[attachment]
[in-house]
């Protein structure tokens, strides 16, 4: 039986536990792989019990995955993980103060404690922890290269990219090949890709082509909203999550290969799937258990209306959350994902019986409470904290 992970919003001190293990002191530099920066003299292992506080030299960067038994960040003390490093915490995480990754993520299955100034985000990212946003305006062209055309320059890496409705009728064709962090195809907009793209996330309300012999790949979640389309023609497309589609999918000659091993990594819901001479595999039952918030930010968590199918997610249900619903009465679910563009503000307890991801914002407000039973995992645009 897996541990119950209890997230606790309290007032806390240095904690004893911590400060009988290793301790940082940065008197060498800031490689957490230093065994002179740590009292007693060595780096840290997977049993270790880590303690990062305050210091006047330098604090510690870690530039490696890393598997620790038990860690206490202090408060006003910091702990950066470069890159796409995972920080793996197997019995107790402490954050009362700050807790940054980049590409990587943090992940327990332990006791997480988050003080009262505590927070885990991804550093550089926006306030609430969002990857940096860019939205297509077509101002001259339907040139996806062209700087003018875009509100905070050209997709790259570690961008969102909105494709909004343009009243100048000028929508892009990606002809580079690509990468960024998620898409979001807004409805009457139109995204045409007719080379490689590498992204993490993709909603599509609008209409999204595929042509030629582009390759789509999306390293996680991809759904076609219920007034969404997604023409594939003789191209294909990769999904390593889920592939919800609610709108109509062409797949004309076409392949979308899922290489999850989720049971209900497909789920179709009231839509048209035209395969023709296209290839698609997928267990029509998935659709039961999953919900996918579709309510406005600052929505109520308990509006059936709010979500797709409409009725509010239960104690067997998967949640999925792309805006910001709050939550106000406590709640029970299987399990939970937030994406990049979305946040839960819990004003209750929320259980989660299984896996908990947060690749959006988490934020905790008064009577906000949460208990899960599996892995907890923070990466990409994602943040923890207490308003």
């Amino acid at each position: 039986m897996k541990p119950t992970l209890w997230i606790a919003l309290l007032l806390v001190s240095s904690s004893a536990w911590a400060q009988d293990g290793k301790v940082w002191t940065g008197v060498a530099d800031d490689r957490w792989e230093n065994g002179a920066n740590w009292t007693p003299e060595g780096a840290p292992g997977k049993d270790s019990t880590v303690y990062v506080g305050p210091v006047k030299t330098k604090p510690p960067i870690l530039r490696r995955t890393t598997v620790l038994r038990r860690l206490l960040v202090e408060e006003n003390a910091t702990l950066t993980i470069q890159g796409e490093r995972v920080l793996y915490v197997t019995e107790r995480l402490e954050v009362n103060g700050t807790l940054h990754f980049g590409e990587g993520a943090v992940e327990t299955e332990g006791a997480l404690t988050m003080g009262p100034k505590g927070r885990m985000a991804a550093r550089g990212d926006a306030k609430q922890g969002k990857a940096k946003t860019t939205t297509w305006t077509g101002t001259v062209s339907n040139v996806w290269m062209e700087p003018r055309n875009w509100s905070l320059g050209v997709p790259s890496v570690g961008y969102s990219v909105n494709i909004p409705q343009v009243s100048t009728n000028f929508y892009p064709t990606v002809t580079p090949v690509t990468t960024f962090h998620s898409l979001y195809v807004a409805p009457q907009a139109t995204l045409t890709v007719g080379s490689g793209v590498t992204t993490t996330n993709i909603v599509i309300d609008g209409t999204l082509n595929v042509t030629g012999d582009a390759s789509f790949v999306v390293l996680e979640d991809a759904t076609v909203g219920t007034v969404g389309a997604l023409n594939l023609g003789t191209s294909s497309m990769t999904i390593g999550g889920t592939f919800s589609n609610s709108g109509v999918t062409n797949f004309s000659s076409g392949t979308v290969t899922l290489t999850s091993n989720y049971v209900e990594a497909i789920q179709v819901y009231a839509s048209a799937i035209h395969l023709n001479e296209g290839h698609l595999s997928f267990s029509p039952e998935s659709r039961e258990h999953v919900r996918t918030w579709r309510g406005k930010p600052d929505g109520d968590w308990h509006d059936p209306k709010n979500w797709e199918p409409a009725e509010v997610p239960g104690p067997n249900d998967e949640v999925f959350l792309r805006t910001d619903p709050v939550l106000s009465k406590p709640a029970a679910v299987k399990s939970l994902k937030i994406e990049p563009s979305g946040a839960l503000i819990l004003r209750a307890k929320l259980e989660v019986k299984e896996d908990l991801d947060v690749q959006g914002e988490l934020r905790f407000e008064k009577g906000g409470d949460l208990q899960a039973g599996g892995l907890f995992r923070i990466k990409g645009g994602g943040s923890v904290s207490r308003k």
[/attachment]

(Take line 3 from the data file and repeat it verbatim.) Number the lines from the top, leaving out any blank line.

């Amino acid at each position: 039986m897996k541990p119950t992970l209890w997230i606790a919003l309290l007032l806390v001190s240095s904690s004893a536990w911590a400060q009988d293990g290793k301790v940082w002191t940065g008197v060498a530099d800031d490689r957490w792989e230093n065994g002179a920066n740590w009292t007693p003299e060595g780096a840290p292992g997977k049993d270790s019990t880590v303690y990062v506080g305050p210091v006047k030299t330098k604090p510690p960067i870690l530039r490696r995955t890393t598997v620790l038994r038990r860690l206490l960040v202090e408060e006003n003390a910091t702990l950066t993980i470069q890159g796409e490093r995972v920080l793996y915490v197997t019995e107790r995480l402490e954050v009362n103060g700050t807790l940054h990754f980049g590409e990587g993520a943090v992940e327990t299955e332990g006791a997480l404690t988050m003080g009262p100034k505590g927070r885990m985000a991804a550093r550089g990212d926006a306030k609430q922890g969002k990857a940096k946003t860019t939205t297509w305006t077509g101002t001259v062209s339907n040139v996806w290269m062209e700087p003018r055309n875009w509100s905070l320059g050209v997709p790259s890496v570690g961008y969102s990219v909105n494709i909004p409705q343009v009243s100048t009728n000028f929508y892009p064709t990606v002809t580079p090949v690509t990468t960024f962090h998620s898409l979001y195809v807004a409805p009457q907009a139109t995204l045409t890709v007719g080379s490689g793209v590498t992204t993490t996330n993709i909603v599509i309300d609008g209409t999204l082509n595929v042509t030629g012999d582009a390759s789509f790949v999306v390293l996680e979640d991809a759904t076609v909203g219920t007034v969404g389309a997604l023409n594939l023609g003789t191209s294909s497309m990769t999904i390593g999550g889920t592939f919800s589609n609610s709108g109509v999918t062409n797949f004309s000659s076409g392949t979308v290969t899922l290489t999850s091993n989720y049971v209900e990594a497909i789920q179709v819901y009231a839509s048209a799937i035209h395969l023709n001479e296209g290839h698609l595999s997928f267990s029509p039952e998935s659709r039961e258990h999953v919900r996918t918030w579709r309510g406005k930010p600052d929505g109520d968590w308990h509006d059936p209306k709010n979500w797709e199918p409409a009725e509010v997610p239960g104690p067997n249900d998967e949640v999925f959350l792309r805006t910001d619903p709050v939550l106000s009465k406590p709640a029970a679910v299987k399990s939970l994902k937030i994406e990049p563009s979305g946040a839960l503000i819990l004003r209750a307890k929320l259980e989660v019986k299984e896996d908990l991801d947060v690749q959006g914002e988490l934020r905790f407000e008064k009577g906000g409470d949460l208990q899960a039973g599996g892995l907890f995992r923070i990466k990409g645009g994602g943040s923890v904290s207490r308003k």